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  1. rubato

    How do you relax after a shift?

    A glass of chardonnay or cabernet sauvignon is the only thing I have to look forward to around 5 pm. I have a glass every night and maybe a few more if I'm not working the next day. It doesn't negatively effect me. I even get up and run at 4:30 the next morning. It's the running joke on our unit that my husband hands me my glass as I walk in the door.
  2. rubato

    I really need a better diet...

    The most important thing is planning ahead. That means meal planning, grocery shopping and prepping your meals and snacks. It's worth it for your waistline and your pocketbook. I am a huge proponent of exercise. It is necessary whether you need to lose weight or not. You are about to embark on a profession that requires you to be physically capable.
  3. rubato

    Urged to withdraw.....

    Take the withdrawal and learn from it. And, no more excuses. You either do the work or don't join the program the second time (if your school allows that). If you feel that you will be the same type of student, with the same work ethic, don't take a spot away from someone who will put in the effort.
  4. rubato

    Where are the middle age nurses working?

    On my unit! I am a new grad at 44 and am another inpatient oncology nurse. We have a lot over the age of 40, and the younger ones are all married and pretty serious at this point. No partiers, other than us old wine drinkers.
  5. rubato

    How many steps do you take a shift?

    Not enough to counteract the bad eating habits I am now developing as a nurse. I used to be a marathon runner and was very healthy. Now, I'm too tired to go for a run more than 4 times a week and am gaining weight at quite a clip.
  6. rubato

    OMG, is it only the second day of nursing school????

    You'll get through it. It doesn't really get any easier, but you just adapt and go with it. I graduated in May and am working as a nurse. I can still remember half of class crying after that first week. I didn't. I waited until second semester, and a D on a test to break down and threaten to quit. As far as the study groups, I tried to join 2 different ones and didn't enjoy it. The first just gossiped and wasted my time. The second was so serious I thought maybe my life actually depended on a 100%. I did my own thing and ended up with 2 A semesters and 2 B semesters and am very happy with those grades. Do your own thing because you know what works best for you.
  7. rubato

    Practice on each other?

    We did, and thank god! Practicing venipuncture on a fake arm doesn't prepare you for a vein that moves, and a person that jumps as soon as you poke them. Or someone who is afraid. It is an important aspect of nursing school, in my opinion. I let almost everyone in my class stick me for their first time because I have amazing veins. Then, they moved on to harder people.
  8. rubato

    Nursing home as a new grad

    Is getting hired as a charge nurse when you are a brand new grad normal for nursing homes? I'm thinking this is crazy.
  9. rubato

    any career changers?

    Personal trainer, then stay at home mom. Started nursing at age 44.
  10. rubato


    I am an oncology nurse. I'll hug any patient that needs a hug. My patients are dealing with a lot and can be very emotional. If something as simple as a hug can make a difference in their day, I'm happy to do it.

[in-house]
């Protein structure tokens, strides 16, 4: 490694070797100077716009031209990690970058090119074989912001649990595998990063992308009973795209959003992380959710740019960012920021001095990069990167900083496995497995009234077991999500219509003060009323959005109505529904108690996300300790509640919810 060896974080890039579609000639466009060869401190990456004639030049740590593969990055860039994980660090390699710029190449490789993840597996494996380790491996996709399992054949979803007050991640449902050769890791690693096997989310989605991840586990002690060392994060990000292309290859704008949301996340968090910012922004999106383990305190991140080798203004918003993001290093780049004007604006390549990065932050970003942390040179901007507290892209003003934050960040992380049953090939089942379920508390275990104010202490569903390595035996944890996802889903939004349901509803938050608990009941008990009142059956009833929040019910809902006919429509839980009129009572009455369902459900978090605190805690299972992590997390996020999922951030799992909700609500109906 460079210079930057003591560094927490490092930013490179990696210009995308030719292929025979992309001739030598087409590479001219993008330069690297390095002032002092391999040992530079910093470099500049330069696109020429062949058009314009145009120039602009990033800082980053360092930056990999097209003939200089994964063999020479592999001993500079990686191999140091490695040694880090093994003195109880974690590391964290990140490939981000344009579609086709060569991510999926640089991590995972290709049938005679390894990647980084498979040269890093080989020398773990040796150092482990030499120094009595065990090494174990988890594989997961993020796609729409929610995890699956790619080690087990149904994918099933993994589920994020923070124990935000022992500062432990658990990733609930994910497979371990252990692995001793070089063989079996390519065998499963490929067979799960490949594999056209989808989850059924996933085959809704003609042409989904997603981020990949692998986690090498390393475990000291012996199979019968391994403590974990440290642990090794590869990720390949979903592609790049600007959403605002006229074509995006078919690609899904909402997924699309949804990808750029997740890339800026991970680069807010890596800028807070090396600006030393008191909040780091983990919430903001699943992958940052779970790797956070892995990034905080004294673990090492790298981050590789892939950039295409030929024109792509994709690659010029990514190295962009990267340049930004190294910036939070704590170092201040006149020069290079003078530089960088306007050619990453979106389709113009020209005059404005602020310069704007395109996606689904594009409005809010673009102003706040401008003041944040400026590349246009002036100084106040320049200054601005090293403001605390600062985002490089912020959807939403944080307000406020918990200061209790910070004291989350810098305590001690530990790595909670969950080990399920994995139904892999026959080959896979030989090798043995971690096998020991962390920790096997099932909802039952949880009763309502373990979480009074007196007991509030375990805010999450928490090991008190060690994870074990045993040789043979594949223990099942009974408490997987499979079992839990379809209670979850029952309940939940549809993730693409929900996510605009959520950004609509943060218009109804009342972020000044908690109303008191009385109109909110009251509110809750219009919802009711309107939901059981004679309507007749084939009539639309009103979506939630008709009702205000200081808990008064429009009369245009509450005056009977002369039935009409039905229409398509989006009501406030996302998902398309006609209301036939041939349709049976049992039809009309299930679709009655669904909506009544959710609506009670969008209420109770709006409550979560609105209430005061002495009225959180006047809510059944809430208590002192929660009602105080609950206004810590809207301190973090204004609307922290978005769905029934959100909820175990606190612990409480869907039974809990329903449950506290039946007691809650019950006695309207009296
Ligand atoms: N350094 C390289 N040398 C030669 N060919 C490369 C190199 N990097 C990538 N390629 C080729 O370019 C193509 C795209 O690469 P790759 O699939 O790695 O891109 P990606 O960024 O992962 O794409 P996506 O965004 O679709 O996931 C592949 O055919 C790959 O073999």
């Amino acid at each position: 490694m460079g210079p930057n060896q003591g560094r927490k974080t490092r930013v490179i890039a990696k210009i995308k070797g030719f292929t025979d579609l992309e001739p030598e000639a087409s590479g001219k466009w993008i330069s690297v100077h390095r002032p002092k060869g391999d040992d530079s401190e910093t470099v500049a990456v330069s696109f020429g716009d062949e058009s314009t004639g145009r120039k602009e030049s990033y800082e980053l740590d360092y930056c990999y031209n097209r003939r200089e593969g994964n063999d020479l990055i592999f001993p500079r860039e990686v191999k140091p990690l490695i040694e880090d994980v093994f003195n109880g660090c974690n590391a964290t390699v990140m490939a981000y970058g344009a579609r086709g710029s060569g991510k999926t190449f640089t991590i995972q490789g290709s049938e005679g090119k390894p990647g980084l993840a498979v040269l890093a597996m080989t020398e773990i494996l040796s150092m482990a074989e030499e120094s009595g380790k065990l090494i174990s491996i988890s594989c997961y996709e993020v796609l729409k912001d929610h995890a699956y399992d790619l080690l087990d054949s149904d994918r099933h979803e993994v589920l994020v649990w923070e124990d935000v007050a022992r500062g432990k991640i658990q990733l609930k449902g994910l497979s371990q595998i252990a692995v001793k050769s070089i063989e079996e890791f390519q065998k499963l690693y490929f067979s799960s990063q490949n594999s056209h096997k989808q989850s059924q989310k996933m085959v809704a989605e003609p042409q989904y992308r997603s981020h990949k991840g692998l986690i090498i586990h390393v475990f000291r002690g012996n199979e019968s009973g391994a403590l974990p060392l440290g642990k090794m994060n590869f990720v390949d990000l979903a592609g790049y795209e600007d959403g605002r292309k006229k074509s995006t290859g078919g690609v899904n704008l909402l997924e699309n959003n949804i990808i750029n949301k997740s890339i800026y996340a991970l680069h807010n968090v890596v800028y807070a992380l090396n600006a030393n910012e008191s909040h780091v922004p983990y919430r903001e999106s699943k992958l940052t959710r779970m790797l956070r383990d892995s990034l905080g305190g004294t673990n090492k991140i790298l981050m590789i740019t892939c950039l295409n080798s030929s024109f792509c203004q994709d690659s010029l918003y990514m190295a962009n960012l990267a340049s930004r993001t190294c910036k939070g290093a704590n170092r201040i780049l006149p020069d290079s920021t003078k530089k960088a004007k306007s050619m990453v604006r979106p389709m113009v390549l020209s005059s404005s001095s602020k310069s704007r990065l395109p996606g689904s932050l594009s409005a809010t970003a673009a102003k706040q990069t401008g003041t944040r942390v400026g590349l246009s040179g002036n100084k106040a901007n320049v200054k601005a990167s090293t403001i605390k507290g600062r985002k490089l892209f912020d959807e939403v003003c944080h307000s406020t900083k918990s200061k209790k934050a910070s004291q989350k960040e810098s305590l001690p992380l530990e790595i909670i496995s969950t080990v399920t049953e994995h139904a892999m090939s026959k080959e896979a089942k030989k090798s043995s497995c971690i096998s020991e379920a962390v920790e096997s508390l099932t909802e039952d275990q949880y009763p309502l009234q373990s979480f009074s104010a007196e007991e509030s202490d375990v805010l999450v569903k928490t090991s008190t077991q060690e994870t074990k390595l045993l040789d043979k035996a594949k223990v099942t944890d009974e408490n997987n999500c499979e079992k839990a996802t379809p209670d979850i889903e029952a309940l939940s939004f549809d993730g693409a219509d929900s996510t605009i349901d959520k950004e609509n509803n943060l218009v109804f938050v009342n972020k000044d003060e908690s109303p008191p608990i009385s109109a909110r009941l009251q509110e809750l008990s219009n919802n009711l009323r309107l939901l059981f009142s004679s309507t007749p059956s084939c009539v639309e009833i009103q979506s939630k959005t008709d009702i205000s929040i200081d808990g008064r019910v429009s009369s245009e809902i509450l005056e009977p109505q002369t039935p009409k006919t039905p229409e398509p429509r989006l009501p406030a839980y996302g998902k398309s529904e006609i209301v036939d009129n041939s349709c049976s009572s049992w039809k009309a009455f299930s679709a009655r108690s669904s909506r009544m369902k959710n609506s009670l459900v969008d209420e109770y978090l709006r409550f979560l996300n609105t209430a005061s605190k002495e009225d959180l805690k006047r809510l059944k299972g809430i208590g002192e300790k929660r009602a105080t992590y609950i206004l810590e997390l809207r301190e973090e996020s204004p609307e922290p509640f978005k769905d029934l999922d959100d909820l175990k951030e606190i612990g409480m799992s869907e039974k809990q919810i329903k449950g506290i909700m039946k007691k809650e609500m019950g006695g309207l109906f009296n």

11. rubato

    Specialties for New Grads

    I wanted to end up in oncology. I pursued oncology, got a job, and regret nothing. On rare occasions, we get a med surg overflow patient. I may not be completely up on everything but I can cover a shift for someone. I struggle with the occasional psych overflow patient because I'm just sucky at it. But, again, I just do the best I can.
  12. rubato

    RN to BSN programs

    I know it seems ridiculous, but it does take longer to get the ADN, then bridge to the BSN than it does to just go straight for the BSN. The big difference is price. My entire BSN degree, going the ADN route first is a total cost of $23,500. I am only paying $2500 of that because of scholarships and tuition reimbursement through my job. I took all my BSN prereqs during my ADN program and only had 2 more classes to take this summer, after graduation. I have to take 11 classes during my BSN, all online and will go ahead and take a full 2 years to do it. The beauty of it is that I got my job, in a hospital, after graduating with my ADN and can work during the whole BSN program. I like that I will be 2 years ahead in on-the-job skills and experience. I didn't go into this whole nursing thing thinking I would end with ADN, so there weren't any surprises for me. It is what it is. Good luck with everything. Remember that it's all temporary and in the end, you will be a BSN-RN. :)
  13. It depends on how much time you have and how much money you have. I chose the ADN route and am now in my BSN bridge. My ADN was paid for by scholarships, but would have only been $11,000 in total. Then, I got my job in my hospital and will get $10,000 tuition reimbursment through the hospital. My bridge is only $12,500, so my total out of pocket payment for my BSN will be #2,500. Not bad at all. It will end up taking an extra year but well worth it.
  14. rubato

    Working while in school

    While in nursing school, I worked as a CNA in a hospital on weekends. So, that was 14-16 hours per week. I was also in the honors program and was taking extra classes for that so I averaged about 18 credit hours per semester and 9 or 10 for summer semesters. Oh, and I'm a wife and mom. Did I do it? Yes. Was it hard as he**? Yes! But, it was a temporary situation, and I knew I would be more hirable by working.